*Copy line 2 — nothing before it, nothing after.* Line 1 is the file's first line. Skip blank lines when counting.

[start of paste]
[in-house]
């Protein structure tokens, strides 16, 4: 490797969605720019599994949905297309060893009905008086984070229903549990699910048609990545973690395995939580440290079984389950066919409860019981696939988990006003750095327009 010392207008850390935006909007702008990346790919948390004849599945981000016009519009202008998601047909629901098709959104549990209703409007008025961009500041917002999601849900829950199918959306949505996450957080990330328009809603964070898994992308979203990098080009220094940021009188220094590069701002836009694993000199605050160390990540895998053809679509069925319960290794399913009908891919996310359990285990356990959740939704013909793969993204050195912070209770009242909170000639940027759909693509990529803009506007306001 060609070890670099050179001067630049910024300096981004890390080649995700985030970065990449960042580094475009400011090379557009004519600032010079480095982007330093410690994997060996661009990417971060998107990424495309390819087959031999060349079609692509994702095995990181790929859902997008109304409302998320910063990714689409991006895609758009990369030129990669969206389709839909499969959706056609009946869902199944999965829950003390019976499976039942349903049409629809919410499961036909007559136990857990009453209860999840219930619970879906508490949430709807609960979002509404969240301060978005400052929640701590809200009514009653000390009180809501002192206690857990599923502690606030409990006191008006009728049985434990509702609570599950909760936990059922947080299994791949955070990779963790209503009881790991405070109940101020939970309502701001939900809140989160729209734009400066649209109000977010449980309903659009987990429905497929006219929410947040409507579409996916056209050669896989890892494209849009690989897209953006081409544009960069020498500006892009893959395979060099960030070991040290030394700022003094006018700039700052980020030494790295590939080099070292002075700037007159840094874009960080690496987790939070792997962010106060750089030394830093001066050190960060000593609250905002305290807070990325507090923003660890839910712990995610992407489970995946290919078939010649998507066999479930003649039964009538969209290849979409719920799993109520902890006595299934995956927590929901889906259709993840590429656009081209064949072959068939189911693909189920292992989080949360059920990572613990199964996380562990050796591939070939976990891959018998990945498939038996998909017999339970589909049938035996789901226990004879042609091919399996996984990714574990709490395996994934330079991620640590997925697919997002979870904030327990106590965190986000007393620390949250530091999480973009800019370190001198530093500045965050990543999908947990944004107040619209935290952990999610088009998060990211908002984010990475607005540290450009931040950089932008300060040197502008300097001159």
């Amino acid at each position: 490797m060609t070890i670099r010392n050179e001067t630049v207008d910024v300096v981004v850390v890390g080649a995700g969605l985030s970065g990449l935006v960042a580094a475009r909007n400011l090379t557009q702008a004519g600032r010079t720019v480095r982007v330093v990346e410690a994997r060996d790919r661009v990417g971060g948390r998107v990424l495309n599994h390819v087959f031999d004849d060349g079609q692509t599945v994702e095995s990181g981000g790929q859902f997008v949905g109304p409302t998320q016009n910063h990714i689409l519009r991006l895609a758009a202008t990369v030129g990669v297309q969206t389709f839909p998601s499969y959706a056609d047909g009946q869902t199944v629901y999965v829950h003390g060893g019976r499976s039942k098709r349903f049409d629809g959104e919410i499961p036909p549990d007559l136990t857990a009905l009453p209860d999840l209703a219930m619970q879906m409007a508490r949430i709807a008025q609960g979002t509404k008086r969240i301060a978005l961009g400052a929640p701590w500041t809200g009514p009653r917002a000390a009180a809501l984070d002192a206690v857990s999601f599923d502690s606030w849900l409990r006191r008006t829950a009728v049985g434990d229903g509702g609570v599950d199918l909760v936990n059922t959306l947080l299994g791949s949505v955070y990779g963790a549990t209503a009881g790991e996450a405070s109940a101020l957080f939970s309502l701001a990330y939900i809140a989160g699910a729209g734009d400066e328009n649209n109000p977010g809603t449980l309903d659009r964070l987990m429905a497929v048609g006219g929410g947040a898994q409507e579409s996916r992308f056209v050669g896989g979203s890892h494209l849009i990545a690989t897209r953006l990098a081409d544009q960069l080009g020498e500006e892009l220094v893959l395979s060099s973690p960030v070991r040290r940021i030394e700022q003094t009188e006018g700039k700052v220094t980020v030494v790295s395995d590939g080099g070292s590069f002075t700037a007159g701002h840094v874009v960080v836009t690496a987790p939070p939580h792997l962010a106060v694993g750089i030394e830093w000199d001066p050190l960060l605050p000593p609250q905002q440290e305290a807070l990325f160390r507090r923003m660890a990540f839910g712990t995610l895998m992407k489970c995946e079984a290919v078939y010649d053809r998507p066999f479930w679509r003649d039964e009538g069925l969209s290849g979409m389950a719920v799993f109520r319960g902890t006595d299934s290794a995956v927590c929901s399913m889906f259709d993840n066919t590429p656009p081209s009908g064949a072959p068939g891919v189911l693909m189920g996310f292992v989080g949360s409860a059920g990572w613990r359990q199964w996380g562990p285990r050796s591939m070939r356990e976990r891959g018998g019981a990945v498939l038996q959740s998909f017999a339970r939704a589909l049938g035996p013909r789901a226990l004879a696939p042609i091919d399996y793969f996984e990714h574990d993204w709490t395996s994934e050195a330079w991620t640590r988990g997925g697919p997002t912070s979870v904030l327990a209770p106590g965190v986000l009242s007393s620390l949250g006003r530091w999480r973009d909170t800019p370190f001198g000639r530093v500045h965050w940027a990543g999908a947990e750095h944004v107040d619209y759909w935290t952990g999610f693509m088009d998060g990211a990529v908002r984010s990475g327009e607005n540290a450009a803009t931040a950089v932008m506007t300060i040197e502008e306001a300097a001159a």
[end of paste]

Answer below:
């Protein structure tokens, strides 16, 4: 490797969605720019599994949905297309060893009905008086984070229903549990699910048609990545973690395995939580440290079984389950066919409860019981696939988990006003750095327009 010392207008850390935006909007702008990346790919948390004849599945981000016009519009202008998601047909629901098709959104549990209703409007008025961009500041917002999601849900829950199918959306949505996450957080990330328009809603964070898994992308979203990098080009220094940021009188220094590069701002836009694993000199605050160390990540895998053809679509069925319960290794399913009908891919996310359990285990356990959740939704013909793969993204050195912070209770009242909170000639940027759909693509990529803009506007306001 060609070890670099050179001067630049910024300096981004890390080649995700985030970065990449960042580094475009400011090379557009004519600032010079480095982007330093410690994997060996661009990417971060998107990424495309390819087959031999060349079609692509994702095995990181790929859902997008109304409302998320910063990714689409991006895609758009990369030129990669969206389709839909499969959706056609009946869902199944999965829950003390019976499976039942349903049409629809919410499961036909007559136990857990009453209860999840219930619970879906508490949430709807609960979002509404969240301060978005400052929640701590809200009514009653000390009180809501002192206690857990599923502690606030409990006191008006009728049985434990509702609570599950909760936990059922947080299994791949955070990779963790209503009881790991405070109940101020939970309502701001939900809140989160729209734009400066649209109000977010449980309903659009987990429905497929006219929410947040409507579409996916056209050669896989890892494209849009690989897209953006081409544009960069020498500006892009893959395979060099960030070991040290030394700022003094006018700039700052980020030494790295590939080099070292002075700037007159840094874009960080690496987790939070792997962010106060750089030394830093001066050190960060000593609250905002305290807070990325507090923003660890839910712990995610992407489970995946290919078939010649998507066999479930003649039964009538969209290849979409719920799993109520902890006595299934995956927590929901889906259709993840590429656009081209064949072959068939189911693909189920292992989080949360059920990572613990199964996380562990050796591939070939976990891959018998990945498939038996998909017999339970589909049938035996789901226990004879042609091919399996996984990714574990709490395996994934330079991620640590997925697919997002979870904030327990106590965190986000007393620390949250530091999480973009800019370190001198530093500045965050990543999908947990944004107040619209935290952990999610088009998060990211908002984010990475607005540290450009931040950089932008300060040197502008300097001159």